Following the murder of 27-year-old Thoriso Themane, allegedly by a group of teenagers in Polokwane, the issue of peer pressure has been thrown into the spotlight.
A video posted on social media by one of the perpetrators insinuated that the alleged incident was because of peer pressure from some member of the gang.
Eusebius and CapeTalk/702 listeners weighed in on the issue of peer pressure and how can parents teach their children to be responsible individuals who are not easily influenced negatively by others.
But how do you inculcate in teenagers, in particular, a sense of strong individuality so that the values and principles that are imbued in them, as you raise them, make them more likely to resist peer pressure?— Eusebius McKaiser, Presenter - 702/CapeTalk
The problem I face with peer pressure is that I often feel like I am not accepted for who I am. I feel like that's what succumbs people to peer pressure - because they go through body changing and adapting in order to be accepted.— Jacob, caller
14-year-old Jacob also provided some insights in how he deals with peer pressure.
I look at what I really value and certain things that I value I won't change but smaller things I do change. Sometimes you have to make choices between what you value and what you want...— Jacob, Caller
My son had a campout at his mates house and during the night they decided to go to a house across the road to certain things to the neighbours house like putting rocks on the gate to derail it and my son said no I am not doing it. He could've succumbed to peer pressure but he just felt his values are not to go around messing with other people's properties.— Dave, Caller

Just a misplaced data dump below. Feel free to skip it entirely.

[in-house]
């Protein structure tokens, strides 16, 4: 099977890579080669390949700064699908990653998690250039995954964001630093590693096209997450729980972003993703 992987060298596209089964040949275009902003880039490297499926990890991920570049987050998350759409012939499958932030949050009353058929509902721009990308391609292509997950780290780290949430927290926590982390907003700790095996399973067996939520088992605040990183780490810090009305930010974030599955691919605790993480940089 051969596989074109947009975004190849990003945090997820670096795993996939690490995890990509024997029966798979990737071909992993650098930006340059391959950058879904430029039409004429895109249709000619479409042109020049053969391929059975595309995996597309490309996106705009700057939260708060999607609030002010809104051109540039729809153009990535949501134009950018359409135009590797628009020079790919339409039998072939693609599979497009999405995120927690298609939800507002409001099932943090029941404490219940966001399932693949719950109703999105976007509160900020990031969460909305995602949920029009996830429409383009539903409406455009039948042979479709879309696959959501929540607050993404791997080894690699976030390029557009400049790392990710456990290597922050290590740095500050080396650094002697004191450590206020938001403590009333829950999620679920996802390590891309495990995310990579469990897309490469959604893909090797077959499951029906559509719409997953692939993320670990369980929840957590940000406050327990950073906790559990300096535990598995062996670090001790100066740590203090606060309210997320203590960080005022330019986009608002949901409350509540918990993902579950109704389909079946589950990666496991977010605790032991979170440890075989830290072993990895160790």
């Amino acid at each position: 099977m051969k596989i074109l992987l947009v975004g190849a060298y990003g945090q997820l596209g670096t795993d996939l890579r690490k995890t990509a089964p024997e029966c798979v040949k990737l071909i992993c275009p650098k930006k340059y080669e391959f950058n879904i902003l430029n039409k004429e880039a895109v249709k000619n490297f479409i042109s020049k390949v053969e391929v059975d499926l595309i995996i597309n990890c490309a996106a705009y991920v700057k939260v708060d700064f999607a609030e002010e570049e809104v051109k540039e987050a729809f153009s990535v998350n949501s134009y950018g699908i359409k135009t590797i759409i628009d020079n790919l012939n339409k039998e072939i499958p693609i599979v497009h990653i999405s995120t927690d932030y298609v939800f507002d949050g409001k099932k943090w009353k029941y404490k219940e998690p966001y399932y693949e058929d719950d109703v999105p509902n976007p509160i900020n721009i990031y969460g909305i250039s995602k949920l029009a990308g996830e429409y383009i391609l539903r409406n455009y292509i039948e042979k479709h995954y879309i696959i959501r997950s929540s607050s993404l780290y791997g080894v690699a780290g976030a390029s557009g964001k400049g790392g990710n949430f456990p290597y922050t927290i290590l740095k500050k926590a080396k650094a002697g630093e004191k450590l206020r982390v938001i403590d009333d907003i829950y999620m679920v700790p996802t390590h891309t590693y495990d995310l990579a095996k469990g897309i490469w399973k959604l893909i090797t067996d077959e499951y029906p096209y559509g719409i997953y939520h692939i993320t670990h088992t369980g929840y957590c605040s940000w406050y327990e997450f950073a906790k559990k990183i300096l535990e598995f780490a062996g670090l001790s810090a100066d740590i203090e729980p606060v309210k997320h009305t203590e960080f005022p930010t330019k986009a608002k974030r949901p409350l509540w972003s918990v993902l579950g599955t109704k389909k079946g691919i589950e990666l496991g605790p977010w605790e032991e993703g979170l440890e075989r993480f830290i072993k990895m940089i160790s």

The problem that we have in our society right now is that we have a society that believes in not having roles and responsibilities. If you ask women to grow and groom people according to the female values you said to be patriarchal, what we are actually missing is the femininity.— Luthendo, Caller
We are actually missing that balance of femininity where our women teach children how to be spiritual, teach them to be human again and have that empathy.— Luthendo, Caller
Eusebius provided a different view to the opinion put forward by caller Luthendo.
There is no such thing as the female body or form being prone to empathy than men. We need to disabuse ourselves of the idea that if you are born with a penis you already have a deficit in your potential capacity to be deeply empathetic— Eusebius McKaiser, Presenter - 702/CapeTalk
The ability to empathise with people who are different who are different from ourselves is a human capacity and these notions of maleness and femaleness and all these other gendered languages that we use those are social and political constructions.— Eusebius McKaiser, Presenter - 702/CapeTalk
To hear the rest of the discussions, listen below:
This article first appeared on CapeTalk : How do you inculcate in teens a way to resist peer pressure, asks Eusebius